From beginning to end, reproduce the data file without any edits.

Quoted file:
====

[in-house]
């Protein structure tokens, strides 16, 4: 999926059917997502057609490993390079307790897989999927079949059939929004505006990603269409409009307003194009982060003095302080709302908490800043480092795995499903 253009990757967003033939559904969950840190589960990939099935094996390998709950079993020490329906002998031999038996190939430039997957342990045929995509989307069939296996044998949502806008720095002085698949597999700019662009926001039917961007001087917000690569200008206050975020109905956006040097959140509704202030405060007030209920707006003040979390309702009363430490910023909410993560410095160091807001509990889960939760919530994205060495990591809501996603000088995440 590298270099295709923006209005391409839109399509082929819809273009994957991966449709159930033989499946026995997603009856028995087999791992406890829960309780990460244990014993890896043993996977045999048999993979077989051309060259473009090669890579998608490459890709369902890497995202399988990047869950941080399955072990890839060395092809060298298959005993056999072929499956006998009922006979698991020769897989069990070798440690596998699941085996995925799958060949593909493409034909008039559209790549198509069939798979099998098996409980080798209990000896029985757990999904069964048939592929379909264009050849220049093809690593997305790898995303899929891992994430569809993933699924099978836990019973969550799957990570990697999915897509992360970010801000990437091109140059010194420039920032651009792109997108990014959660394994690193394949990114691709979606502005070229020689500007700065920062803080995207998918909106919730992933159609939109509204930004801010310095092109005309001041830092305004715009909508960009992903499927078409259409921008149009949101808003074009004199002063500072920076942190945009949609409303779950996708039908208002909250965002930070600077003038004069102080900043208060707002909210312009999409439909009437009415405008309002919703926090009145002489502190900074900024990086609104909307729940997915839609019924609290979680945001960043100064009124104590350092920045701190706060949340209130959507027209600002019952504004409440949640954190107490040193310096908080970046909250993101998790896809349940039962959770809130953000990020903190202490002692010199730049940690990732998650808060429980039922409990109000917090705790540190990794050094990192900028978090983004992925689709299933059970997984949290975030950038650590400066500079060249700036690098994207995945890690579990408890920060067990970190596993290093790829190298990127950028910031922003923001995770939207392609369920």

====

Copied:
[in-house]
């Protein structure tokens, strides 16, 4: 999926059917997502057609490993390079307790897989999927079949059939929004505006990603269409409009307003194009982060003095302080709302908490800043480092795995499903 253009990757967003033939559904969950840190589960990939099935094996390998709950079993020490329906002998031999038996190939430039997957342990045929995509989307069939296996044998949502806008720095002085698949597999700019662009926001039917961007001087917000690569200008206050975020109905956006040097959140509704202030405060007030209920707006003040979390309702009363430490910023909410993560410095160091807001509990889960939760919530994205060495990591809501996603000088995440 590298270099295709923006209005391409839109399509082929819809273009994957991966449709159930033989499946026995997603009856028995087999791992406890829960309780990460244990014993890896043993996977045999048999993979077989051309060259473009090669890579998608490459890709369902890497995202399988990047869950941080399955072990890839060395092809060298298959005993056999072929499956006998009922006979698991020769897989069990070798440690596998699941085996995925799958060949593909493409034909008039559209790549198509069939798979099998098996409980080798209990000896029985757990999904069964048939592929379909264009050849220049093809690593997305790898995303899929891992994430569809993933699924099978836990019973969550799957990570990697999915897509992360970010801000990437091109140059010194420039920032651009792109997108990014959660394994690193394949990114691709979606502005070229020689500007700065920062803080995207998918909106919730992933159609939109509204930004801010310095092109005309001041830092305004715009909508960009992903499927078409259409921008149009949101808003074009004199002063500072920076942190945009949609409303779950996708039908208002909250965002930070600077003038004069102080900043208060707002909210312009999409439909009437009415405008309002919703926090009145002489502190900074900024990086609104909307729940997915839609019924609290979680945001960043100064009124104590350092920045701190706060949340209130959507027209600002019952504004409440949640954190107490040193310096908080970046909250993101998790896809349940039962959770809130953000990020903190202490002692010199730049940690990732998650808060429980039922409990109000917090705790540190990794050094990192900028978090983004992925689709299933059970997984949290975030950038650590400066500079060249700036690098994207995945890690579990408890920060067990970190596993290093790829190298990127950028910031922003923001995770939207392609369920």